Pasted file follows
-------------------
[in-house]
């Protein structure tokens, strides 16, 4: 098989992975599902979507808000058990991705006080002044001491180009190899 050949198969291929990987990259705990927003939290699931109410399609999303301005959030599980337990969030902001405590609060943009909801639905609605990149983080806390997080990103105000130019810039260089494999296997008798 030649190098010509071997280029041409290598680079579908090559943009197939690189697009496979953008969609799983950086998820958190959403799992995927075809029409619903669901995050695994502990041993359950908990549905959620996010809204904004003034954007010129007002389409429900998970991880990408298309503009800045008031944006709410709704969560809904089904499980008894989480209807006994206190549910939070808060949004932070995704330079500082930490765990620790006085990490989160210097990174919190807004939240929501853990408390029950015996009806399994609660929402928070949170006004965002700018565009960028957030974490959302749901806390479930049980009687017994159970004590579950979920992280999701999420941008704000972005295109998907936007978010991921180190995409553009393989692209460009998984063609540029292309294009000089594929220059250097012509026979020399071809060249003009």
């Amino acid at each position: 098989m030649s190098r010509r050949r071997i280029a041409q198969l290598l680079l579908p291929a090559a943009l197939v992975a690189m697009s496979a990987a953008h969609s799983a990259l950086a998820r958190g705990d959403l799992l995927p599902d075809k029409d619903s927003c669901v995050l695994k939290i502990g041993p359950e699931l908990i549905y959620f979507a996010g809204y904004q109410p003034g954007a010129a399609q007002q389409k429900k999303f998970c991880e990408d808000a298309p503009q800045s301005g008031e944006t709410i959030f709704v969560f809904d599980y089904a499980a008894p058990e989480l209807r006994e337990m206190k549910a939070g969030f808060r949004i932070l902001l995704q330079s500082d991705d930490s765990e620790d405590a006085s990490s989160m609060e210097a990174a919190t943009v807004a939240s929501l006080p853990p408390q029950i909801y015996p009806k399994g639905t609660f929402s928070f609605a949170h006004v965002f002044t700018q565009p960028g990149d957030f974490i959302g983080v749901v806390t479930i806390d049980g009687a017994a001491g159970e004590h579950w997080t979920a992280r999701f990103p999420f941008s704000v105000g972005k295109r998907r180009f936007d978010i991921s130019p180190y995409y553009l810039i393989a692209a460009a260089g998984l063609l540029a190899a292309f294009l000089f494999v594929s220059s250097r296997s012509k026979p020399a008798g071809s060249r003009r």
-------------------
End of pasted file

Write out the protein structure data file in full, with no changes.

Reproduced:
[in-house]
């Protein structure tokens, strides 16, 4: 098989992975599902979507808000058990991705006080002044001491180009190899 050949198969291929990987990259705990927003939290699931109410399609999303301005959030599980337990969030902001405590609060943009909801639905609605990149983080806390997080990103105000130019810039260089494999296997008798 030649190098010509071997280029041409290598680079579908090559943009197939690189697009496979953008969609799983950086998820958190959403799992995927075809029409619903669901995050695994502990041993359950908990549905959620996010809204904004003034954007010129007002389409429900998970991880990408298309503009800045008031944006709410709704969560809904089904499980008894989480209807006994206190549910939070808060949004932070995704330079500082930490765990620790006085990490989160210097990174919190807004939240929501853990408390029950015996009806399994609660929402928070949170006004965002700018565009960028957030974490959302749901806390479930049980009687017994159970004590579950979920992280999701999420941008704000972005295109998907936007978010991921180190995409553009393989692209460009998984063609540029292309294009000089594929220059250097012509026979020399071809060249003009």
């Amino acid at each position: 098989m030649s190098r010509r050949r071997i280029a041409q198969l290598l680079l579908p291929a090559a943009l197939v992975a690189m697009s496979a990987a953008h969609s799983a990259l950086a998820r958190g705990d959403l799992l995927p599902d075809k029409d619903s927003c669901v995050l695994k939290i502990g041993p359950e699931l908990i549905y959620f979507a996010g809204y904004q109410p003034g954007a010129a399609q007002q389409k429900k999303f998970c991880e990408d808000a298309p503009q800045s301005g008031e944006t709410i959030f709704v969560f809904d599980y089904a499980a008894p058990e989480l209807r006994e337990m206190k549910a939070g969030f808060r949004i932070l902001l995704q330079s500082d991705d930490s765990e620790d405590a006085s990490s989160m609060e210097a990174a919190t943009v807004a939240s929501l006080p853990p408390q029950i909801y015996p009806k399994g639905t609660f929402s928070f609605a949170h006004v965002f002044t700018q565009p960028g990149d957030f974490i959302g983080v749901v806390t479930i806390d049980g009687a017994a001491g159970e004590h579950w997080t979920a992280r999701f990103p999420f941008s704000v105000g972005k295109r998907r180009f936007d978010i991921s130019p180190y995409y553009l810039i393989a692209a460009a260089g998984l063609l540029a190899a292309f294009l000089f494999v594929s220059s250097r296997s012509k026979p020399a008798g071809s060249r003009r």